donderdag 12 april 2018

Love In The Modern Age. Josh Rouse

It is not unfair to state that Josh Rouse's artistic best days are behind him. Personally I have not heard a better Josh Rouse album than 'Nashville', his fifth album from 2005. We are 13 years down the road and on the 13th of April Rouse releases his new solo album. Is the fact that Love In The Modern Age also does not surpass 'Nashville' a reason to ignore the artist? A three times no, as we say over here. Why?

If only, to start, because Josh Rouse makes something utterly clear in his song 'Businessman': he is no longer an artist, but a businessman. 24 Hours a day. Undoubtedly he must have seen himself differently when he started out, writing songs on an acoustic guitar and performing them for the first time in small venues. To make it in this world of Spotify and The Pirate Bay an artist has to look out after himself and make enough profit to live and create. This song makes it a lot easier for me to listen to Love In The Modern World with a more than sympathetic ear.

That does not mean that I am listening without a critical ear as well. On his new album, I admit to having missed a few it seems over the past years, Josh Rouse comes close in sound to the über smooth heroes of the late 70s. The Christopher Crosses, James Taylors and Rupert Holmess of this world. Although they had a few moments, in general they were not for me. Rouse comes dangerously close with songs that hold no danger at all. This is not new, as in his best songs Josh Rouse is as smooth as the sea on a windless day. Except that wasn't the whole story. Here it seems to be.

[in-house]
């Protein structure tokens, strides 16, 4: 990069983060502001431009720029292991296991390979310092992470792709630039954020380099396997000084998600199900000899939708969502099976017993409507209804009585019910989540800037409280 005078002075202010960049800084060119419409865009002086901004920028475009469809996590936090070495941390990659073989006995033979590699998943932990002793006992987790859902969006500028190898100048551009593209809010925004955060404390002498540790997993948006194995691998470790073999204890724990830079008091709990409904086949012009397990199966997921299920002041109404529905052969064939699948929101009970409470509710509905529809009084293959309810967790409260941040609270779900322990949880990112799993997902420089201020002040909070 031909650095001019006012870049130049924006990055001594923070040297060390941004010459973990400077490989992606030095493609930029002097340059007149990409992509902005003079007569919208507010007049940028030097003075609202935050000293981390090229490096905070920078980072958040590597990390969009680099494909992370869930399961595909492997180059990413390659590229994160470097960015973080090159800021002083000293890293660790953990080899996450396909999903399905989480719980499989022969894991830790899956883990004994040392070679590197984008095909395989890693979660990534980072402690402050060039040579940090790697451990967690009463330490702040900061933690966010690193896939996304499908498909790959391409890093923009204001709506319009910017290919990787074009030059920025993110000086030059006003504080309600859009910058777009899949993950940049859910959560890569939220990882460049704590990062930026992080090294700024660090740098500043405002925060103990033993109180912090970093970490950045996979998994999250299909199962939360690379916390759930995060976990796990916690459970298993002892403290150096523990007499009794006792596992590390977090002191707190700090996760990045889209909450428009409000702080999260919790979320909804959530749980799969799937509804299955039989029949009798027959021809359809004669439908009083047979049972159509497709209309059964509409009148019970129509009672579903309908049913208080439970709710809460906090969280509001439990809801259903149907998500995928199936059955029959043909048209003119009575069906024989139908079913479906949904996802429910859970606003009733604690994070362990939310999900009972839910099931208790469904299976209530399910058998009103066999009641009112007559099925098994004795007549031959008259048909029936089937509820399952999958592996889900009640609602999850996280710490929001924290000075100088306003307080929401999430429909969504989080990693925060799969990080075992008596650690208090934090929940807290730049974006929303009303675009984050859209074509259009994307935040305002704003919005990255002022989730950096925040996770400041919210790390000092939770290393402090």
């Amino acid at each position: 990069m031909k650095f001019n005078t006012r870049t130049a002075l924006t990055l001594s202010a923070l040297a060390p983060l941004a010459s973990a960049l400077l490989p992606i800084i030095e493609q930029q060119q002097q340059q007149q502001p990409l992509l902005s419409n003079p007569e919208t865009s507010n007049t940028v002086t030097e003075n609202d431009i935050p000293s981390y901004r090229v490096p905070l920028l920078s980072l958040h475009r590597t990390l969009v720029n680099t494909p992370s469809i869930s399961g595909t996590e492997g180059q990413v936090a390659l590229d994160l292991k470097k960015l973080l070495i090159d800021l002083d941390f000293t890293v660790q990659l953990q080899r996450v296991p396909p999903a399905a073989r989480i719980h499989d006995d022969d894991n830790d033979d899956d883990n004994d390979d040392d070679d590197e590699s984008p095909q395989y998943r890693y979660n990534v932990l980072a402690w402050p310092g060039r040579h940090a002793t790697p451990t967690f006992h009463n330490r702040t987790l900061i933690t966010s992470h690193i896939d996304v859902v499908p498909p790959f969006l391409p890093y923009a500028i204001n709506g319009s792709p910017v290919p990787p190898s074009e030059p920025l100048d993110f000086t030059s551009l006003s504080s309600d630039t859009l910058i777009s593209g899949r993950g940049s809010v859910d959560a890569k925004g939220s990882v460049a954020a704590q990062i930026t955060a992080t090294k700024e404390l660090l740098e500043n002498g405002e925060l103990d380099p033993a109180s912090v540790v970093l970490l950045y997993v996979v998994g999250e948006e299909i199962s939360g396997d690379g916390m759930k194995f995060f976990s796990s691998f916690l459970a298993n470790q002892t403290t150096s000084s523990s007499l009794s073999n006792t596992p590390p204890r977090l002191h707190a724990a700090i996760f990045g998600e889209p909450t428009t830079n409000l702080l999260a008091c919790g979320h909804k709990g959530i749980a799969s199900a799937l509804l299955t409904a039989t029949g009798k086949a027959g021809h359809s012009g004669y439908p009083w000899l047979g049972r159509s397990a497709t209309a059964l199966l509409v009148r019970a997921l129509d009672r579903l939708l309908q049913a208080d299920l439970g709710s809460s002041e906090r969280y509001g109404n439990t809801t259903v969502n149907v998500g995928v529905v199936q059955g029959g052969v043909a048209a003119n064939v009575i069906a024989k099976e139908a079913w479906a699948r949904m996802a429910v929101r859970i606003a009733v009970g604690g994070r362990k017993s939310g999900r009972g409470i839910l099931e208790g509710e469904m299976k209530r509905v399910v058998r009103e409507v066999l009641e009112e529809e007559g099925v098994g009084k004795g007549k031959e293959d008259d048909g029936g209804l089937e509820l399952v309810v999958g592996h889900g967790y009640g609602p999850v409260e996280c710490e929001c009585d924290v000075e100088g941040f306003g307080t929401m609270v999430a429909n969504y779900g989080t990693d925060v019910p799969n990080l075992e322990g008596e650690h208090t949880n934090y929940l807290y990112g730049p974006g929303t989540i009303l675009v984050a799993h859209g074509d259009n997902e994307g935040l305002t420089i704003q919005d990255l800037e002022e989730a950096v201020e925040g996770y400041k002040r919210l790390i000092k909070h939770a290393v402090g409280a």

So looking at Love In The Modern Age from that angle the album is without fault. Josh Rouse takes the listener on a smooth trip of lightheaded pop music. There's not a dent in the road and if there's one it is of the seize of a modest pebble the wheels navigate without even noticing. It is a dent like the drumpattern changing in 'Hugs And Kisses' with more emphasis on the snare drum coming from something very synthetic sounding. Nothing shocking.

Promo photo by York Wilson
In general Love In The Modern Age -is this Rouse's comment on the changing sex industry in Japan, I wonder?- is a synthetic sounding album. Percussion may all well come from a box, like the light sounding synths. The sound of which take me back to an 80s band like China Crisis. The guitar is not (synthetic), nor is the piano that comes through every once in a while.

The last song of the album 'There Was A Time' is the best one. Finally, in the dying minute Rouse lets go and lets a guitar go off into a solo, unleashes the piano for a few bars. Everything I sourly miss on the rest of the album. It just doesn't hold any songs that stand out, like so many did and do on 'Nashville' or '1972'. What I miss in general are those moments that Rouse forced himself on me, no matter how soft his music sounded. 'Why Won't You Tell Me What', is not the best example, as it is, relatively, loud. So is it just the harmonica that is missing? No, it's more than that. It's the sad songs that makes one feel good, "the only sound now love's gone".

With 'Salton Sea' Love In The Modern Age opens in a positive way. Fairly high paced and upbeat 'Salton Sea' moves forward in the way I like Josh Rouse best. The tempo and mood goes down with 'Ordinary People, Ordinary Lives'. The album settles into a mellow, at times jazzy, mood, that makes it an album for safe circumstances, not offending anybody.

Summing up, Love In The Modern Age is an album I could have done without, yet now its here I will certainly play at those late night moments when a mellow album is called for, playing in the background. If this however stands as an example of love these days, I'm simply glad to have been around in previous days as well.


You can listen to and buy Love In The Modern Age here:

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